Thirteenth Judicial District - Phillips County Court Judge
Honorable Kimbra Leigh Killin
Retention Year: 2016
Recommendation: Meets Performance Standard
The Thirteenth Judicial District Commission on Judicial Performance unanimously (9-0, with one Commissioner absent) recommends that Judge Kimbra Leigh Killin BE RETAINED.
Judge Killin earned her Bachelor’s Degree from Regis University in 1990, where she graduated magna cum laude, and her Juris Doctor from the University of Denver in 1994. Judge Killin was appointed as Phillips County Court Judge in May of 2014. Her docket consists mostly of traffic, civil, and criminal matters. As a part-time judge, she continues to work as an attorney in private practice, to participate in management of the family farm and ranch businesses, and to serve on community boards, currently the Leland Trust and the Holyoke Schools Scholarship Trust.
The Commission reviewed completed surveys from attorney and non-attorney respondents familiar with Judge Killin. Three attorneys and nineteen non-attorney respondents indicated that they had worked with her enough to evaluate her performance. All of the attorneys recommended retention; among non-attorneys, 84% recommended to retain and 16% had no opinion. In addition to the survey responses and comments, the Commission also reviewed the Judge’s Self-Evaluation, a sampling of her written rulings, and conducted courtroom observations and an interview with the Judge.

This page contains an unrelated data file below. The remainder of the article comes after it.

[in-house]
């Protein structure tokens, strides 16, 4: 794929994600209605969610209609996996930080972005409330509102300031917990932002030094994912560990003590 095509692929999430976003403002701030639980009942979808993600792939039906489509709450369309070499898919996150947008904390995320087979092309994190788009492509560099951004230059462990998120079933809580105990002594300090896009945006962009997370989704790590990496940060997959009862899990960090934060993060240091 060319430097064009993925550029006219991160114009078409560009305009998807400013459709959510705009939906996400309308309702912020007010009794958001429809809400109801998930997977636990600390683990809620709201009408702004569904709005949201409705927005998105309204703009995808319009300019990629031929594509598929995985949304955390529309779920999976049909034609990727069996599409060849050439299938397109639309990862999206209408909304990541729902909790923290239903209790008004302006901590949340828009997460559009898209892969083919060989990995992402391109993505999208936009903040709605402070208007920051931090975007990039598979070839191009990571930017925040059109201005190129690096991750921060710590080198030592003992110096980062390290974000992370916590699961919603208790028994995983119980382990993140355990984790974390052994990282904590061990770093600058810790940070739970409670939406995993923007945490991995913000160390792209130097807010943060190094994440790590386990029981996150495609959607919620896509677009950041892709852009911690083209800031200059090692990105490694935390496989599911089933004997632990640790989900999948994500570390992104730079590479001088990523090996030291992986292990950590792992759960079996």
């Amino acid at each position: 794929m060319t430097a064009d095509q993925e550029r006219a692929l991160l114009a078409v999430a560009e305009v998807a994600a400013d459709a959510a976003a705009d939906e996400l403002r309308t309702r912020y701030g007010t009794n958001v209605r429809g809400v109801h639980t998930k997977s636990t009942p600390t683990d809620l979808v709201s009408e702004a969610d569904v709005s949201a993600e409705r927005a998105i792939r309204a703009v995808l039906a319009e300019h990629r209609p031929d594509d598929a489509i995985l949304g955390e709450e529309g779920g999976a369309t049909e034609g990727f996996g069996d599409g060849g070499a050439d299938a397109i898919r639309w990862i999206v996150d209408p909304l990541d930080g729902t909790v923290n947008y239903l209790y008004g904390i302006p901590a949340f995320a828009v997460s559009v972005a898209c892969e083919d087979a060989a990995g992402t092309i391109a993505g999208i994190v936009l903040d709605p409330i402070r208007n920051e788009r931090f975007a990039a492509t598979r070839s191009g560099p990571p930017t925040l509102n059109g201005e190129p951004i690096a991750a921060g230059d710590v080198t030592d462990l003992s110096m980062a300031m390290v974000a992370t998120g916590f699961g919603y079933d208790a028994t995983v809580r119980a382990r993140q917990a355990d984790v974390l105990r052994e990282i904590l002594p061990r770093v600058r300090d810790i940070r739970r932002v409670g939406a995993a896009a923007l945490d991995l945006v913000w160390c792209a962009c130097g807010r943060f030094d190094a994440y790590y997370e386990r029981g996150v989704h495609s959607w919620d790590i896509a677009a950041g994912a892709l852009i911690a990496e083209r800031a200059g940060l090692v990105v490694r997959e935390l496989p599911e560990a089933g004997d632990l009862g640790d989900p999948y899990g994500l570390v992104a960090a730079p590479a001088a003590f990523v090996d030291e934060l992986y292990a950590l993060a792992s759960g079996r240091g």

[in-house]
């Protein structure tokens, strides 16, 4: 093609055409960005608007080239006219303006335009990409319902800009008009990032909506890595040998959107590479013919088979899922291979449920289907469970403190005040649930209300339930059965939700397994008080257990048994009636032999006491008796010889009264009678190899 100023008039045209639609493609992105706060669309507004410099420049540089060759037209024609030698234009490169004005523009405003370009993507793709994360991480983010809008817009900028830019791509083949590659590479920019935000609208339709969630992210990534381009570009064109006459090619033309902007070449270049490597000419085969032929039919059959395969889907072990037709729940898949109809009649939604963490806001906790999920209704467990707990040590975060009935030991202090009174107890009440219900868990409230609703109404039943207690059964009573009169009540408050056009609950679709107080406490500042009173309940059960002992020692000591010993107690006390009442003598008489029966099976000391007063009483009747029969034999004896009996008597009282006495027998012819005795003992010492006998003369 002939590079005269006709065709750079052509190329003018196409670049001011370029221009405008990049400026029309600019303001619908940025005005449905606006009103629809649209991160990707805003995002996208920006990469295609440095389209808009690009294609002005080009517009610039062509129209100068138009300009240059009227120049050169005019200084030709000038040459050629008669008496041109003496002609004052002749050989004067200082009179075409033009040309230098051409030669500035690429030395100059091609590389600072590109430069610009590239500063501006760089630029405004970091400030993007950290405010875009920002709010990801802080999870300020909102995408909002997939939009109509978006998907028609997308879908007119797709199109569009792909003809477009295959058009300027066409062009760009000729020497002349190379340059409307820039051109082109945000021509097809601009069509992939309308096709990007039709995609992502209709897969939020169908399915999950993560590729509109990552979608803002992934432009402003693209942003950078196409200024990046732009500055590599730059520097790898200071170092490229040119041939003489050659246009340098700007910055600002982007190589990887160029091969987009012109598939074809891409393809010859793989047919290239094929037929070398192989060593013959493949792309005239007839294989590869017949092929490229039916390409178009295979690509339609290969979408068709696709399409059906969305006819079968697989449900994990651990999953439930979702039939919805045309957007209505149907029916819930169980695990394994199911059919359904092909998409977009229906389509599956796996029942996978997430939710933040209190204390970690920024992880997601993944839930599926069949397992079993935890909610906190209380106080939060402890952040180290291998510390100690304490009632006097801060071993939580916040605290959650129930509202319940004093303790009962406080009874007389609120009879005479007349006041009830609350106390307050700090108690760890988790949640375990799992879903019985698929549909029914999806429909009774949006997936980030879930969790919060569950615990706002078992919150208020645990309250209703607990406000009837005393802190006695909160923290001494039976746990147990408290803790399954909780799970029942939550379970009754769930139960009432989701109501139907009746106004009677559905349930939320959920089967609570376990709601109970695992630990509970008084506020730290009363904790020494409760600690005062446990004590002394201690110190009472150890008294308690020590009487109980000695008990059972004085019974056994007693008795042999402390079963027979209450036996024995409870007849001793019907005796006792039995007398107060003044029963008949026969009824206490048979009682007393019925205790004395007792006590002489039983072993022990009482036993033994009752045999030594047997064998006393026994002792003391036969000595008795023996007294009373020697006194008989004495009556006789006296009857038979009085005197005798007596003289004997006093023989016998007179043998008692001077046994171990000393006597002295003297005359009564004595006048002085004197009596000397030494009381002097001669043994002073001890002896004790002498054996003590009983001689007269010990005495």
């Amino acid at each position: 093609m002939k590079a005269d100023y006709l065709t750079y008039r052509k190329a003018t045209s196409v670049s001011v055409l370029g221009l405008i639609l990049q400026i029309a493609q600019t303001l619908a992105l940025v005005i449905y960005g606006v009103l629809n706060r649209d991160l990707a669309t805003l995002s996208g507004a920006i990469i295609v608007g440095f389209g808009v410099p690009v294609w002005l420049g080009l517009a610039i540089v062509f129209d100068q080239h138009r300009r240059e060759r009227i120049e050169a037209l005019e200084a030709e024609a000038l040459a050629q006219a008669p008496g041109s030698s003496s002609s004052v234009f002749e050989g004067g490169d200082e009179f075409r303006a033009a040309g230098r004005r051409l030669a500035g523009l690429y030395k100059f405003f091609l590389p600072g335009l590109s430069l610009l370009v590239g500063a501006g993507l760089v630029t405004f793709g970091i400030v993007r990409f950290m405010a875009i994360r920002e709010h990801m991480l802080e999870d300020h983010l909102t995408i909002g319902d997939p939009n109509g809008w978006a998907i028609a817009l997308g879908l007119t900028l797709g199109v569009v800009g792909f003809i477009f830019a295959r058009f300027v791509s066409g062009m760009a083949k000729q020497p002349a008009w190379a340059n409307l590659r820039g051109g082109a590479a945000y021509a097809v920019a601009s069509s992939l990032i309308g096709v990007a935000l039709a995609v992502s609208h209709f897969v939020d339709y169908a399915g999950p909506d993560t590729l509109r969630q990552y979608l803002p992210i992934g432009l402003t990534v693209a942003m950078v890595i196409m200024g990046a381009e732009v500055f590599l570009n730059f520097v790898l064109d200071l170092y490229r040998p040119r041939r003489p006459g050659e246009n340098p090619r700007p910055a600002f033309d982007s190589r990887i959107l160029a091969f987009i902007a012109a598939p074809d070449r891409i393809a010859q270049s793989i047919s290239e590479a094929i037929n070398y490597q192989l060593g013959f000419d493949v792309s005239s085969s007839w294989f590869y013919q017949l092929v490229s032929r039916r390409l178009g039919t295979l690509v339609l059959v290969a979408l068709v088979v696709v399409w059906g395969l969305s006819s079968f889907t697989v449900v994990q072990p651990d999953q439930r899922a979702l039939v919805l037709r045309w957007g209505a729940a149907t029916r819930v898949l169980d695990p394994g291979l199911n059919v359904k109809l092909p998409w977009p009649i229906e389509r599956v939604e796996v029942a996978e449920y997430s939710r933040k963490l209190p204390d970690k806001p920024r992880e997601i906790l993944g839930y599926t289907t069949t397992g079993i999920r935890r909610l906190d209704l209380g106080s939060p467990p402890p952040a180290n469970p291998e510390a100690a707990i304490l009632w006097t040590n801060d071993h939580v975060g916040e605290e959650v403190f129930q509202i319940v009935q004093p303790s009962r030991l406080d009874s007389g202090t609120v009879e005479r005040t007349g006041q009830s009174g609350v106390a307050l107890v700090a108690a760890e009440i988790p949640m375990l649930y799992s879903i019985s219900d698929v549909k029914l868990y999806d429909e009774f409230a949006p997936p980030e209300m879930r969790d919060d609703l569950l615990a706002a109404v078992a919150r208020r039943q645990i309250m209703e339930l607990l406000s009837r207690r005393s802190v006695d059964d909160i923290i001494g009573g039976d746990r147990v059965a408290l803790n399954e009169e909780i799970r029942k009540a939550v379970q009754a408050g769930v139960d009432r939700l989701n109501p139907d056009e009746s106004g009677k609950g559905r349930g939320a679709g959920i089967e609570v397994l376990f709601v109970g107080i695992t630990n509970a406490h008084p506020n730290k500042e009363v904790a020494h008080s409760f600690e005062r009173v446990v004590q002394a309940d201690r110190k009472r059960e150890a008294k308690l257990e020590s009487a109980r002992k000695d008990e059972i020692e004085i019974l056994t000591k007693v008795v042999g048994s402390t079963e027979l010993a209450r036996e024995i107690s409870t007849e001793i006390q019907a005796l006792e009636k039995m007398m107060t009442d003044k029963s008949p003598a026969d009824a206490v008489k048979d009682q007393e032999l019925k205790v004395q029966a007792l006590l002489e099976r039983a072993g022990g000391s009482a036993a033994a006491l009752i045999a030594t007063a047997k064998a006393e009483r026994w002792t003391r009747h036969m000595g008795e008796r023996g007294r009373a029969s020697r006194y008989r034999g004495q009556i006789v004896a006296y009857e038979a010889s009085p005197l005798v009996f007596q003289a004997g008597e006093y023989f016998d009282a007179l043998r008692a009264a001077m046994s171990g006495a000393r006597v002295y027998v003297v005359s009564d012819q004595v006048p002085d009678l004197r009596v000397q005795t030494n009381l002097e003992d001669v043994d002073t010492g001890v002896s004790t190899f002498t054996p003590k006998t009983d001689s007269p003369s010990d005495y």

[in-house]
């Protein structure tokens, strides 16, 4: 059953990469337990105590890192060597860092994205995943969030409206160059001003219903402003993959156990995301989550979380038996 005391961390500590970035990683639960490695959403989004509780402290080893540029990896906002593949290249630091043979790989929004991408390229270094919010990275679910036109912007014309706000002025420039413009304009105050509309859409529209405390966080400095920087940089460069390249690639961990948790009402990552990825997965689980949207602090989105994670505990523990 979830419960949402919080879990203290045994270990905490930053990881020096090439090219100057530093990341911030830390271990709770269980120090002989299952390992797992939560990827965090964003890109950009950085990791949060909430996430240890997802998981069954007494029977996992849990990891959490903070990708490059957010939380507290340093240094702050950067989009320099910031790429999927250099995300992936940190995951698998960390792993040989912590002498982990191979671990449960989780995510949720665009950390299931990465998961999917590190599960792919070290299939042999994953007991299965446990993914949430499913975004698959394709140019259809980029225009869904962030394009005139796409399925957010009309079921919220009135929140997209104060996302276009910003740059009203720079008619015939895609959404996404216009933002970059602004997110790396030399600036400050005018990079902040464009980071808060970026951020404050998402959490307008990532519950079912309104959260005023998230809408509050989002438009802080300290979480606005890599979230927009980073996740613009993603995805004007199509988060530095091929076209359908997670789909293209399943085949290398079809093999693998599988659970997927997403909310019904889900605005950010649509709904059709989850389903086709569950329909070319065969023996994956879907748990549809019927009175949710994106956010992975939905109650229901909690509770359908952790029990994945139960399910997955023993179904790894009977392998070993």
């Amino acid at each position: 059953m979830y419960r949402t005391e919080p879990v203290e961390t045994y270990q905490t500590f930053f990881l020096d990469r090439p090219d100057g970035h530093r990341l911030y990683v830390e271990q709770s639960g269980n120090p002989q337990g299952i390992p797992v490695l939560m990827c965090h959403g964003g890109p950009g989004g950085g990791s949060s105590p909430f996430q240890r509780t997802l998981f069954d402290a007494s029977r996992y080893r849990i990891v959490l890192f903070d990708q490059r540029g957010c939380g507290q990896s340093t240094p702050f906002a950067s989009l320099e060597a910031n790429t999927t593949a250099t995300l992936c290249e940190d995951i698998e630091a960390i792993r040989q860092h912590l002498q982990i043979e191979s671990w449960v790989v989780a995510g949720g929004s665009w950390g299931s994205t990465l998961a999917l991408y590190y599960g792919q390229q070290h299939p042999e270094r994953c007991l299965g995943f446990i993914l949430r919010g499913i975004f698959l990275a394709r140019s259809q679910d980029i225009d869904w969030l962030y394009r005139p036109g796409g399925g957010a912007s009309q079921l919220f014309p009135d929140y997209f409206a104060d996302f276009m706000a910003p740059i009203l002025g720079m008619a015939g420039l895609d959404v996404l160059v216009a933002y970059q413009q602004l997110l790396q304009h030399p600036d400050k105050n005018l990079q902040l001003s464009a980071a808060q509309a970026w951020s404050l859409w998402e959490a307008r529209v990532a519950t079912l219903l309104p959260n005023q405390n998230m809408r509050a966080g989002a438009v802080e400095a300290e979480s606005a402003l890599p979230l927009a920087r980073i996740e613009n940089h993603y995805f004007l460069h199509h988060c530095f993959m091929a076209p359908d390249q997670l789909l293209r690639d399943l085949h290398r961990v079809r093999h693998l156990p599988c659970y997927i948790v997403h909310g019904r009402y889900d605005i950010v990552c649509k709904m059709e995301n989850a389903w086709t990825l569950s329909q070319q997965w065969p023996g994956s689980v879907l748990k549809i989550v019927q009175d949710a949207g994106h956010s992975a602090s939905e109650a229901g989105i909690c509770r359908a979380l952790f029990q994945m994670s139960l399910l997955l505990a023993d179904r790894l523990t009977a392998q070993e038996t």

When survey results were compared to all County Court Judges in Colorado, Judge Killin’s overall score in each of the following categories was above the state average: knowledge and application of the law, communication, diligence, demeanor, and fairness. Judge Killin scored slightly below the state average in the category of case management. Survey comments were overwhelmingly positive and reflected strength in the areas of legal research, preparedness, humility, communicating effectively with litigants who do not have an attorney, exhibiting a pleasant and respectful demeanor, professionalism, and educating herself on areas of the law with which she is less familiar. The Commission noted that, although Judge Killin did not have significant criminal law experience prior to her appointment, survey comments praised her for taking the initiative to educate herself in this area of the law and it appears that she has been successful in doing so. During her interview with the Commission, Judge Killin demonstrated an understanding of some of the cultural factors which impact cases before her and discussed the unique challenges of serving as a judicial officer in a small, rural community. It was apparent from her interview, courtroom observations, and survey comments that Judge Killin is mindful of setting appropriate boundaries in order to ensure the public’s confidence in the fairness, neutrality, and objectivity of the legal process, and that her familiarity with individuals in the community does not influence the way she treats them in the courtroom. While Judge Killin’s caring and approachable nature is a strength, courtroom observations suggested she might reinforce the public’s perception of the dignity of the court and the seriousness of its proceedings by increasing the formality of proceedings.